CAUSAL EFFECTS IN NON-EXPERIMENTAL STUDIES: RESULTS USING THE PROPENSITY SCORE 3

Posted by Kathryn Schwartz on May 06, 2014
CAUSAL EFFECTS IN NON-EXPERIMENTAL STUDIES:

This illustrates one of the important features of propensity score methods, namely that the creation of subsamples from the non-experimental comparison group is neither necessary nor desirable, because subsamples created based on single pre-intervention characteristics may dispose of comparison units which nonetheless are good overall comparisons with treatment units. The propensity score sorts out which comparison units are most relevant considering all of the pre-intervention characteristics, not just one characteristic at a time.

Column (3) in Table 3 gives an important insight into how the estimators in columns (4) to (8) succeed in estimating the treatment effect accurately. In column (3) we regress the outcome (earnings in 1978) on a quadratic function of the estimated propensity score and a treatment indicator. The estimates are comparable to those in column (2), where we regress the outcome on all pre-intervention characteristics. This again demonstrates the ability of the propensity score to summarize all pre-intervention variables. The estimators in columns (4) to (8) differ from column (3) in two respects. First, their functional form is more flexible than a low-order polynomial in the estimated propensity score. Second, rather than requiring a constant additive treatment effect, they allow the treatment effect to vary within each stratum (for stratification) or for each individual (for matching). Click Here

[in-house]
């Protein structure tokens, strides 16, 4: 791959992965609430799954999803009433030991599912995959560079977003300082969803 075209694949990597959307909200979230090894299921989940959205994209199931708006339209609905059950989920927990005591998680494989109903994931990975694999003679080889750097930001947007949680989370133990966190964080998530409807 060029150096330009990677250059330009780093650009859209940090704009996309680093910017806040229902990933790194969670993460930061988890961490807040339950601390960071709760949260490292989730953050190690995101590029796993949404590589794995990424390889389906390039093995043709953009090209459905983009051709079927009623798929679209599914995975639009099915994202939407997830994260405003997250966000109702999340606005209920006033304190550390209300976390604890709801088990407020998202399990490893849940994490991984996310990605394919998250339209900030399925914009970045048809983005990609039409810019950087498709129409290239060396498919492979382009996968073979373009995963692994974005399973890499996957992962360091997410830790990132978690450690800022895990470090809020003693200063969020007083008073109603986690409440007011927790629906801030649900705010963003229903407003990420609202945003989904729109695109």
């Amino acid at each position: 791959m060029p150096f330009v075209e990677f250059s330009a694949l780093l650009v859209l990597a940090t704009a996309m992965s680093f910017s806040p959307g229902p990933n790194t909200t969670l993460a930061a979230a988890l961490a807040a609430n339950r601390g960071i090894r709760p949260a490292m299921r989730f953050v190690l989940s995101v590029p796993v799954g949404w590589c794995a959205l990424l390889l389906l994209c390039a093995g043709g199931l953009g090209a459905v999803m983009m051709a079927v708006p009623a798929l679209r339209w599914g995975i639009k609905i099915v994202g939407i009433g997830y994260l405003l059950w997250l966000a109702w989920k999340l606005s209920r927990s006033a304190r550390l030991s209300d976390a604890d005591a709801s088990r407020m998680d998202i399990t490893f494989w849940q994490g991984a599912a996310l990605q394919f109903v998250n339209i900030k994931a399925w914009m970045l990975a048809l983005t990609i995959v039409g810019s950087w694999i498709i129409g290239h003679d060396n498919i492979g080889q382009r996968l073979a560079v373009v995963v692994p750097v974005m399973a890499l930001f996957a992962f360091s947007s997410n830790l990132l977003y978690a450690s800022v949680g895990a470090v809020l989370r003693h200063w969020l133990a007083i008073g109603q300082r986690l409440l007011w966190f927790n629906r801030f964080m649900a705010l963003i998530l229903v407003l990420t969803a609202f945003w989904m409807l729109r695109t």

Finally, it must be noted that even though the estimates presented in Table 3 are closer to the experimental benchmark than those presented in Table 2, with the exception of the adjusted matching estimator, their standard errors are higher: in Table 3, column (5), the standard errors are 1,152 and 1,581 for the CPS and PSID, compared with 550 and 886 in Table 2, column (5). This is because the propensity score estimators use fewer observations. When stratifying on the propensity score, we discard irrelevant controls, and so the strata may contain as few as seven treated observations. However, the standard errors for the adjusted matching estimator (751 and 809) are similar to those in Table 2.

By summarizing all of the covariates in a single number, the propensity score method allows us to focus on the comparability of the comparison group to the treatment group. Hence, it allows us to address the issues of functional form and treatment effect heterogeneity much more easily.

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